Go-to-guy is going away as Dave Shapiro retires from Chandler High - East Valley Tribune: VarsityXtra

Go-to-guy is going away as Dave Shapiro retires from Chandler High

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Posted: Saturday, June 1, 2013 7:18 am | Updated: 5:06 pm, Tue Dec 24, 2013.

The handwritten note on a piece of paper is taped to Dave Shapiro’s office window. It rested there Wednesday either as a joke or to mock his peers:

“48 days until students report. 42 for administration.”

Shapiro won’t be there. Once the first week of June concludes, he’s playing permanent hooky after 31 years in the Chandler Unified School District as a teacher and coach, the last 15 as Chandler High’s athletic director.

The school’s 21 state titles in his tenure are notable, but the non-trophy contributions of this former driver’s education (at 5 a.m.), history, business, computer programming and sociology teacher, are his true championships.

A longtime teacher — his grandmother, mother and wife were all teachers — cross country and track coach, he was roped into running athletics in 1997 when former principal Bob Caccamo gave him the “option” between helping with game management and security at games, or teaching a fifth class.

It wasn’t really an option.

He worked in a mortuary at night in his early teaching days at the school to help make ends meet, and made $600 per year to be an A.D. his first few years, but after 60-70-hour weeks for six months per year for 15 years, he leaves with his sense of humor, work-a-holic ways and demeanor firmly entrenched in 30 years’ worth of staff, peers, coaches, kids and security guards.

“One of the best people put on this earth,” former football coach Jim Ewan said. “He’s the poster child for doing things the right way. I hope they realize what a good deal they had for 30 years.”

The Chandler Rotary track meet’s rise from a 10-school, boys-only meet to a 105-school extravaganza begins and ends with Shapiro. The Nike Tournament of Champions for volleyball (October) and basketball (December) are national events, and his doing. Same goes for the Ojo Rojo cross country meet each fall and the track and field state championship meets every May.

“He’s a workhorse,” Chandler district athletic director Marcus Williams said. “He knew every nook and cranny and his sense of pride for Chandler and its history just glows.”

His office is lined with photos, souvenirs and artifacts dating back to 1915 which he’s still sifting through and organizing to give to the district office. His computer has a database of eight sports with year, coach, record, postseason results and any other noteworthy events for each sport and season going back 98 years. He’s the go-to-guy for the Chandler Sports Hall of Fame’s creation and growth.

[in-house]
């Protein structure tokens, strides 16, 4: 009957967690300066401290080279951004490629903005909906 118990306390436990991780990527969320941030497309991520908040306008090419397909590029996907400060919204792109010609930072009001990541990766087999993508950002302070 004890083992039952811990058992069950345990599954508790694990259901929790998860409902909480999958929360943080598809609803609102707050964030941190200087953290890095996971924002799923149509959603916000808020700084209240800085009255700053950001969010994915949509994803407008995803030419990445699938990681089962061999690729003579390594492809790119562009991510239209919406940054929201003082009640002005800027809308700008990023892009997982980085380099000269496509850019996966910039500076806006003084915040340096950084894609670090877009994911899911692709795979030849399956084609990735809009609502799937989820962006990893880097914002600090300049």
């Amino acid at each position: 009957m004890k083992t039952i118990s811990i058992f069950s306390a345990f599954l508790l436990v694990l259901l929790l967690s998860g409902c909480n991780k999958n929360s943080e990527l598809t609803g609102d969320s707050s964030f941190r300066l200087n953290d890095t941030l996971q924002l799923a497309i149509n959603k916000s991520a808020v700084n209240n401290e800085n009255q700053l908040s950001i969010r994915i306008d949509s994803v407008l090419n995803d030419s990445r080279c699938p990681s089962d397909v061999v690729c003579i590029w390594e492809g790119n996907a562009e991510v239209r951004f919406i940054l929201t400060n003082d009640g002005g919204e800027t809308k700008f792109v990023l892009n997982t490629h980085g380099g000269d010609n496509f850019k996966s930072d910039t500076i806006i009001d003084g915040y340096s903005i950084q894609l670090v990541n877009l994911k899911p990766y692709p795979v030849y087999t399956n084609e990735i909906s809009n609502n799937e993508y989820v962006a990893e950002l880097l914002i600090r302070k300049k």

All this from a 5-foot-9, 140-pound 56-year-old with a mustache.

“I want people to not know what I look like,” he said during setup for the school’s graduation on Wednesday, the final 16-hour work day of his career. “I abhor attention and don’t like beating my own drum, and I’m more embarrassed when others do.”

There are two moments which will haunt Shapiro most: There was a computer flaw in the school’s grading system which incorrectly ruled two players ineligible, forcing the Wolves to sit out the 1999 boys basketball state tournament. Eleven years later, former star quarterback Brett Hundley didn’t get the ball on 4th-and-1 at the 3-yard line late in a 38-35 first-round playoff loss to Desert Ridge.

Both, he says, are worse than an 0-17 all-time record against Hamilton in football.

The kids, coaches, and events such as the Nike TOC, Chandler Rotary and Chandler Sports Hall of Fame (where he himself should be a unanimous first-ballot entrant) will be his legacy; a legacy which still trails the kind of person he is.

“He’d get calls from teachers to let them into their classrooms on Saturday or Sunday, day or night, and he’d drive over to the school and let them in,” Ewan said. “He couldn’t and wouldn’t say no to anybody.”

He’s nearly cleaned out his office, but he’ll almost certainly have a stake in the Rotary, cross country and track meets (hopefully including the state meet) and the Chandler HOF on his plate.

The rest will be spent tending to his wife (“for about a week until she can’t stand me again”), children whom he dragged to every event growing up because of his work and watching a few high school games without worry for once.

There’s also 4 1/2 acres of farmland in Chandler where he’s grown pecans, tomatoes, peaches, watermelon, blackberries and more since be bought a small parcel of land in the early 1980s. It’s where he spent weekends, nights, whatever tiny amount of downtime he’s had in 25 years. In 2011 he was in charge of the state track meet until midnight that Saturday night, and was out at his farm irrigating the soil by 2 a.m. Sunday morning.

“He’ll have no clue about what retirement is supposed to be,” Ewan said.

That’s probably a good thing for him.

Asked what would read on his professional tombstone, he paused for nearly a minute as he rocked back in his office chair:

“I know we didn’t do it right all the time, but I know we tried.”

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